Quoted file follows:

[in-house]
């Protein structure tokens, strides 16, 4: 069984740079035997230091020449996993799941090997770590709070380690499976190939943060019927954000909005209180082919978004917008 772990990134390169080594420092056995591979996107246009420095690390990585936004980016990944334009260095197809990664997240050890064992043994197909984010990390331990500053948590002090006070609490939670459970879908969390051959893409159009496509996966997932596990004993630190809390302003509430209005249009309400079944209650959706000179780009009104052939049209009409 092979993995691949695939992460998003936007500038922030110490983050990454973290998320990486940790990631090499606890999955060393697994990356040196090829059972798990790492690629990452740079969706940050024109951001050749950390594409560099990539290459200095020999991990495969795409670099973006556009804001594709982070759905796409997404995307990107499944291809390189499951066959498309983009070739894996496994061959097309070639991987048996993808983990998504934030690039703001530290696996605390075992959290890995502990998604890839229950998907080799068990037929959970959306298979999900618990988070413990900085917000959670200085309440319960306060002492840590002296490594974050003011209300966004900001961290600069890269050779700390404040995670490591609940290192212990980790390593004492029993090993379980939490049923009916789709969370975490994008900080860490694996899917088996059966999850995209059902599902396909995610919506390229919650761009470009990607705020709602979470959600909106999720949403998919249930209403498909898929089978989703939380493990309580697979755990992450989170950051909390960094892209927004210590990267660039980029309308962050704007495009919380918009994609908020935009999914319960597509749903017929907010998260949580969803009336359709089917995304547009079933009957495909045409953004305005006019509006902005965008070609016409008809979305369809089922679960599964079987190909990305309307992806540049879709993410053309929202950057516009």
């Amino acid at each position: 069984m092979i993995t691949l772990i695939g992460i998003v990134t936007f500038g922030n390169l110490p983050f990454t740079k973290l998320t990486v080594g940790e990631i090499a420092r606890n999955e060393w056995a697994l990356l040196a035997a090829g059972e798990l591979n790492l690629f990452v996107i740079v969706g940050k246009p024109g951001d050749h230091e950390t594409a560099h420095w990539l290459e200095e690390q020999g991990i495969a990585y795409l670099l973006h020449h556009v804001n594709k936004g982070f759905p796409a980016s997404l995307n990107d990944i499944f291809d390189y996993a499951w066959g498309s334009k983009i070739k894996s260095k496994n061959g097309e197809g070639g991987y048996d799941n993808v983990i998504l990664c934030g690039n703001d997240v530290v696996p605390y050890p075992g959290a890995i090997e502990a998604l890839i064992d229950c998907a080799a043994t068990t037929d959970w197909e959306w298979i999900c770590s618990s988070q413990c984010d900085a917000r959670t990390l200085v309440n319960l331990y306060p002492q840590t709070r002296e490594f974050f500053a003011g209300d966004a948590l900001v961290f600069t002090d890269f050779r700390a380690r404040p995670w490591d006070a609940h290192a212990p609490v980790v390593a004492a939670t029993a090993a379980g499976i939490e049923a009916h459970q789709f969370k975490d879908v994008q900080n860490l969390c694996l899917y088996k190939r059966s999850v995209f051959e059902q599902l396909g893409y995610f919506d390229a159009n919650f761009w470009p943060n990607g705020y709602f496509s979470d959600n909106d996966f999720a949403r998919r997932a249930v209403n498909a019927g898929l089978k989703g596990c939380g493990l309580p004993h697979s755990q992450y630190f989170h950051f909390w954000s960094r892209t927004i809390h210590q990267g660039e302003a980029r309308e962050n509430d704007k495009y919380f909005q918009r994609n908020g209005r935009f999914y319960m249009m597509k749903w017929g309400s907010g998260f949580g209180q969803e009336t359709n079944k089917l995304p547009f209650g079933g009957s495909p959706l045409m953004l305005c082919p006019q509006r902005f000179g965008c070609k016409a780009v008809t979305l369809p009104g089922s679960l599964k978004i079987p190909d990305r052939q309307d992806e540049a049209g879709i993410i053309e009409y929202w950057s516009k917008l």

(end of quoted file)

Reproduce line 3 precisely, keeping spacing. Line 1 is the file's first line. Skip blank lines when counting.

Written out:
């Amino acid at each position: 069984m092979i993995t691949l772990i695939g992460i998003v990134t936007f500038g922030n390169l110490p983050f990454t740079k973290l998320t990486v080594g940790e990631i090499a420092r606890n999955e060393w056995a697994l990356l040196a035997a090829g059972e798990l591979n790492l690629f990452v996107i740079v969706g940050k246009p024109g951001d050749h230091e950390t594409a560099h420095w990539l290459e200095e690390q020999g991990i495969a990585y795409l670099l973006h020449h556009v804001n594709k936004g982070f759905p796409a980016s997404l995307n990107d990944i499944f291809d390189y996993a499951w066959g498309s334009k983009i070739k894996s260095k496994n061959g097309e197809g070639g991987y048996d799941n993808v983990i998504l990664c934030g690039n703001d997240v530290v696996p605390y050890p075992g959290a890995i090997e502990a998604l890839i064992d229950c998907a080799a043994t068990t037929d959970w197909e959306w298979i999900c770590s618990s988070q413990c984010d900085a917000r959670t990390l200085v309440n319960l331990y306060p002492q840590t709070r002296e490594f974050f500053a003011g209300d966004a948590l900001v961290f600069t002090d890269f050779r700390a380690r404040p995670w490591d006070a609940h290192a212990p609490v980790v390593a004492a939670t029993a090993a379980g499976i939490e049923a009916h459970q789709f969370k975490d879908v994008q900080n860490l969390c694996l899917y088996k190939r059966s999850v995209f051959e059902q599902l396909g893409y995610f919506d390229a159009n919650f761009w470009p943060n990607g705020y709602f496509s979470d959600n909106d996966f999720a949403r998919r997932a249930v209403n498909a019927g898929l089978k989703g596990c939380g493990l309580p004993h697979s755990q992450y630190f989170h950051f909390w954000s960094r892209t927004i809390h210590q990267g660039e302003a980029r309308e962050n509430d704007k495009y919380f909005q918009r994609n908020g209005r935009f999914y319960m249009m597509k749903w017929g309400s907010g998260f949580g209180q969803e009336t359709n079944k089917l995304p547009f209650g079933g009957s495909p959706l045409m953004l305005c082919p006019q509006r902005f000179g965008c070609k016409a780009v008809t979305l369809p009104g089922s679960l599964k978004i079987p190909d990305r052939q309307d992806e540049a049209g879709i993410i053309e009409y929202w950057s516009k917008l």